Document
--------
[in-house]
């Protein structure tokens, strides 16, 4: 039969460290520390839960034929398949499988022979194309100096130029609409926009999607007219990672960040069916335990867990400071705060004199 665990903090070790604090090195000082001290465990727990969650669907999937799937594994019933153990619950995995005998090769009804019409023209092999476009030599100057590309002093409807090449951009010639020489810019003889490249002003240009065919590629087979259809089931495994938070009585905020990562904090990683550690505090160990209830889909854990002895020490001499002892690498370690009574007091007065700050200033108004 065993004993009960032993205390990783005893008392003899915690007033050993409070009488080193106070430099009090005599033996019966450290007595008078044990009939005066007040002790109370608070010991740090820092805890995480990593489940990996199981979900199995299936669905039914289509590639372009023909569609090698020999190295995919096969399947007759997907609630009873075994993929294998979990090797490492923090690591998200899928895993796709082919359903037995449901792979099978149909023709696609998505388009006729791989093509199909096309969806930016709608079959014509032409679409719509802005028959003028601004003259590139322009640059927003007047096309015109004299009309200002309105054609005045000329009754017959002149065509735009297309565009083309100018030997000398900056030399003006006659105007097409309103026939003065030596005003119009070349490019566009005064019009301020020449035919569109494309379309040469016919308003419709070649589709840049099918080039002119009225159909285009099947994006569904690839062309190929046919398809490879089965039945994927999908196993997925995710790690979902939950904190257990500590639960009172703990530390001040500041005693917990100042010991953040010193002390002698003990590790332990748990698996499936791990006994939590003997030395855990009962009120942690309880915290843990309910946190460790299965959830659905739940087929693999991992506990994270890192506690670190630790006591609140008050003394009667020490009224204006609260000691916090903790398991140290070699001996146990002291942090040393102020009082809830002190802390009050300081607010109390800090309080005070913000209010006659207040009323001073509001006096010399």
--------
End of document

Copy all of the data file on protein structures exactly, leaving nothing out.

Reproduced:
[in-house]
């Protein structure tokens, strides 16, 4: 039969460290520390839960034929398949499988022979194309100096130029609409926009999607007219990672960040069916335990867990400071705060004199 665990903090070790604090090195000082001290465990727990969650669907999937799937594994019933153990619950995995005998090769009804019409023209092999476009030599100057590309002093409807090449951009010639020489810019003889490249002003240009065919590629087979259809089931495994938070009585905020990562904090990683550690505090160990209830889909854990002895020490001499002892690498370690009574007091007065700050200033108004 065993004993009960032993205390990783005893008392003899915690007033050993409070009488080193106070430099009090005599033996019966450290007595008078044990009939005066007040002790109370608070010991740090820092805890995480990593489940990996199981979900199995299936669905039914289509590639372009023909569609090698020999190295995919096969399947007759997907609630009873075994993929294998979990090797490492923090690591998200899928895993796709082919359903037995449901792979099978149909023709696609998505388009006729791989093509199909096309969806930016709608079959014509032409679409719509802005028959003028601004003259590139322009640059927003007047096309015109004299009309200002309105054609005045000329009754017959002149065509735009297309565009083309100018030997000398900056030399003006006659105007097409309103026939003065030596005003119009070349490019566009005064019009301020020449035919569109494309379309040469016919308003419709070649589709840049099918080039002119009225159909285009099947994006569904690839062309190929046919398809490879089965039945994927999908196993997925995710790690979902939950904190257990500590639960009172703990530390001040500041005693917990100042010991953040010193002390002698003990590790332990748990698996499936791990006994939590003997030395855990009962009120942690309880915290843990309910946190460790299965959830659905739940087929693999991992506990994270890192506690670190630790006591609140008050003394009667020490009224204006609260000691916090903790398991140290070699001996146990002291942090040393102020009082809830002190802390009050300081607010109390800090309080005070913000209010006659207040009323001073509001006096010399």